How to Program Collaboratively Using Visual Studio Code’s Live Share
Whether you are learning the first steps of a programming language or you are a seasoned coder, collaboration is key to improving. Concepts like pair programming are prevalent in modern companies, but what options are there for collaboration in the home?
Many teams use tools like Slack and Discord to stay in touch as a group. Version control allows people to collaborate on a project and sync it to the same online repository.
These tools are fantastic, but what if there was a way to combine these concepts in an IDE? Microsoft has the answer in Live Share for Visual Studio (VS) Code and Visual Studio. Today’s guide will focus on VS Code.
(If you still aren’t sure whether you should choose Visual Studio Code over Atom, we can help you decide.)
What Is VS Live Share?
VS Live Share allows two or more people to collaborate on code in real time using either Microsoft or GitHub accounts. Standard Live Share sessions support up to five concurrent users, though this extends to 30 by changing settings. While only signed in users can contribute to the code, guests can watch the session and take part in the live chat.
The VS Live Share Extension pack includes audio, allowing users to share a call, and integrations for Slack and Discord. Alongside the clear benefits for remote workers, Live Share is also an educational tool. Shareable terminals and servers make Live Share the perfect classroom teaching aid.
Setting Up Visual Studio Code for Collaboration
VS Code is free, and available for Windows, macOS and Linux. If you are not already a VS Code user, download and install it before continuing.
To install VS Live Share, open VS Code and open the Extensions tab on the left toolbar. Alternatively you can use the keyboard shortcut Ctrl-Shift-X. Search for VS Live Share in the search bar.
Alongside VS Live Share, Microsoft released extra tools for communication through external software and audio. Install VS Live Share along with the VS Live Share Extension Pack. Once installed, click reload under any of the extensions in the list to reload visual studio code and activate them.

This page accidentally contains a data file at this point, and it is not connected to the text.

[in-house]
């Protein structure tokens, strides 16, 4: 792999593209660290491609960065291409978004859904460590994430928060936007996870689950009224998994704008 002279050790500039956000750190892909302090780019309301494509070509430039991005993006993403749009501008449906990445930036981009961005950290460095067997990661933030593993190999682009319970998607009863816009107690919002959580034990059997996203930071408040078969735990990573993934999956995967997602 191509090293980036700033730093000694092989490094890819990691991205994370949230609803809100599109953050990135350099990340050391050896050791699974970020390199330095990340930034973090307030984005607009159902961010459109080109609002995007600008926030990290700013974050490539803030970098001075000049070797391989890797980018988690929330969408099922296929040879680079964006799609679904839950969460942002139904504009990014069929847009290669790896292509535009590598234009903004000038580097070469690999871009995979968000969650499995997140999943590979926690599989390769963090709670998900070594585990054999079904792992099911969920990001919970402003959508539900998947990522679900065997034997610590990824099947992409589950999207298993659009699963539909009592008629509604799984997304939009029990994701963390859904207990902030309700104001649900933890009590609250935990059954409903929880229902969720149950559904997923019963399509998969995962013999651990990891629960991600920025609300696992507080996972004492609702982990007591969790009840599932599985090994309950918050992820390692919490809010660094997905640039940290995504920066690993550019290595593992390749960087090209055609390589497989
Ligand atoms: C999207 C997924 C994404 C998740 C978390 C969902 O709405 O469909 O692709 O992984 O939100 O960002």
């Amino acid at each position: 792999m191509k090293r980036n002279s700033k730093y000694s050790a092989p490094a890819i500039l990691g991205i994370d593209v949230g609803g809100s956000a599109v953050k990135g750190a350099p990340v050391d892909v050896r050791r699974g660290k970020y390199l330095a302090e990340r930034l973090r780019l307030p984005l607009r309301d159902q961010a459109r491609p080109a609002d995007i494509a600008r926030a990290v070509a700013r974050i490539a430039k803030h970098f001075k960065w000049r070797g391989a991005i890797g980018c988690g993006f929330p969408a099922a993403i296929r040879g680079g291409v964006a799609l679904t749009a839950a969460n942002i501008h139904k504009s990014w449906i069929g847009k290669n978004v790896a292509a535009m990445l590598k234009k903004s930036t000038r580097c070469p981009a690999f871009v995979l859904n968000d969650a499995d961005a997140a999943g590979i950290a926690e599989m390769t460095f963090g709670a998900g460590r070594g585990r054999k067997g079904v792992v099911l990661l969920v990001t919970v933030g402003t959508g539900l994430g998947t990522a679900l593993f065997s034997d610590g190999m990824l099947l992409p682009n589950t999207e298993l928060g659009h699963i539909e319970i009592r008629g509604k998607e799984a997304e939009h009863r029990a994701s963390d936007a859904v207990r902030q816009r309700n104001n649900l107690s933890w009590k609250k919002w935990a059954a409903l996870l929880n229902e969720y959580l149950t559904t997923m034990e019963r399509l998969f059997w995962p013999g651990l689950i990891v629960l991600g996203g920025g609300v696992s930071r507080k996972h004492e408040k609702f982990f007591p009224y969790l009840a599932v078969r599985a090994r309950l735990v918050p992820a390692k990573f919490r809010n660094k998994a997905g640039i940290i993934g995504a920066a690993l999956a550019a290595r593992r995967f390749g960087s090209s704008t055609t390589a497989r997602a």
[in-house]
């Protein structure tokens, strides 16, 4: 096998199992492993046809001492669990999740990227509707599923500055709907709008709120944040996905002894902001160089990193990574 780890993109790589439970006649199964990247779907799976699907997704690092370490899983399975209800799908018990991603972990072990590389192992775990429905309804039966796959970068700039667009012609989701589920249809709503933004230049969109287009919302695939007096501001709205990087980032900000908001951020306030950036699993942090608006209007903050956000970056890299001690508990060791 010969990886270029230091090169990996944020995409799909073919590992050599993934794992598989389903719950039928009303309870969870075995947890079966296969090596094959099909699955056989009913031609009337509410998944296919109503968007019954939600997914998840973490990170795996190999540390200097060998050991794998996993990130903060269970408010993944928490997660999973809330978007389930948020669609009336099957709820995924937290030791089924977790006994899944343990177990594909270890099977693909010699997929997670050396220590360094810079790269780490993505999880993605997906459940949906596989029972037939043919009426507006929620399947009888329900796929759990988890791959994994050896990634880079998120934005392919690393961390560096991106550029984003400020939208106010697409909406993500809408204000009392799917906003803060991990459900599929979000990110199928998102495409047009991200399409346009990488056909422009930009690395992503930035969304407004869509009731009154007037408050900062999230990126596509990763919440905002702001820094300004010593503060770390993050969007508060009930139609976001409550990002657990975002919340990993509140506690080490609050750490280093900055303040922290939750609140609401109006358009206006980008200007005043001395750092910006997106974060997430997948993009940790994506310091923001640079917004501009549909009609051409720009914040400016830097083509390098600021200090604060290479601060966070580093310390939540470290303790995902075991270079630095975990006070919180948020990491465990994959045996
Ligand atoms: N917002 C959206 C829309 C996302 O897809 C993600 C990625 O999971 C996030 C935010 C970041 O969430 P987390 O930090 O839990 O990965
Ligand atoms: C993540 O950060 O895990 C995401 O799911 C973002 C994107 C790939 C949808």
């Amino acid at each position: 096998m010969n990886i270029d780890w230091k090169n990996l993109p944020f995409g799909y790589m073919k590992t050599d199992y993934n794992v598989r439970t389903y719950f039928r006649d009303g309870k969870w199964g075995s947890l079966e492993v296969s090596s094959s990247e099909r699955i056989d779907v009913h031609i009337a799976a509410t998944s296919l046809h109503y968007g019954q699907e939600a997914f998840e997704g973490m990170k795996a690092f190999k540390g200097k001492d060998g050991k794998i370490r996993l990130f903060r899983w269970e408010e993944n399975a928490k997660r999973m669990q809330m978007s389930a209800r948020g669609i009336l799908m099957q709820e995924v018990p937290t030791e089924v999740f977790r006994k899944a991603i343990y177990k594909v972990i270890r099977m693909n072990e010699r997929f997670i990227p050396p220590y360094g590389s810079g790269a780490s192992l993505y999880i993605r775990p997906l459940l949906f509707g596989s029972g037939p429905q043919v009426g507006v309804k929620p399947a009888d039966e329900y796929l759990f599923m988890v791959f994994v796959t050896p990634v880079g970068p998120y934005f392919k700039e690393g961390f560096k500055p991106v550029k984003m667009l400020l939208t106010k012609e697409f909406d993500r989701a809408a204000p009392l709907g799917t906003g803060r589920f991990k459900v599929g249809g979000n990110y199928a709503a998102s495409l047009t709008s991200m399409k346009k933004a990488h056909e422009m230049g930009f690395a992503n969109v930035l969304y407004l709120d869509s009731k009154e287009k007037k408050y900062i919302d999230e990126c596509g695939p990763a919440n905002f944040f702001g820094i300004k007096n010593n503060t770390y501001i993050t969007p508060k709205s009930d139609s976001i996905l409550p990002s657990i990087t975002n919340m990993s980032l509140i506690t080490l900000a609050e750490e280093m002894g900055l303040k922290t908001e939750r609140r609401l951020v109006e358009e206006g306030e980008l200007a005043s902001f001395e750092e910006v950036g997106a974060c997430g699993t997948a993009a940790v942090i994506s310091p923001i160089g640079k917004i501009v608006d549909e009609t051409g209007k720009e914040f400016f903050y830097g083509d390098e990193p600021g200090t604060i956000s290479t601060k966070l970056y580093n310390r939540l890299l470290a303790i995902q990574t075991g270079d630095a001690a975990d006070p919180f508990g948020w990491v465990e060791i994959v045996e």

On reload you will notice a couple of new icons in the toolbar, a hash symbol denoting the Slack and Discord integration panel, and an arrow symbol for the Live Share panel.
Setting Up a Sharing Session in VS Code
Setting up a sharing session is fairly simple. Open the VS Live Share tab on the left toolbar. The Session Details window gives three options for code sharing:
- Join collaboration session: Use this to join someone else’s session provided they have given you a URL.
- Start collaboration session: Use this to create your own collaboration session where other users can edit code.
- Start read-only collaboration session: Use this to create a collaboration session where users can view, but not edit code.
Clicking any one of these will prompt you to sign into your Microsoft or GitHub accounts and redirect you to the browser. To set up a basic session, select Start collaboration session and select a working directory when prompted. Sign in, and you will be redirected back to VS Code and prompted to allow firewall permission.
This isn’t essential, though recommended for speed and connection stability.
An information window in the bottom right corner will contain your collaboration link, along with options to make the room read-only and a link to more information about the sharing process.
Copy your link to the clipboard and give it to a friend or colleague who also has VS Live Share installed and you’re good to go!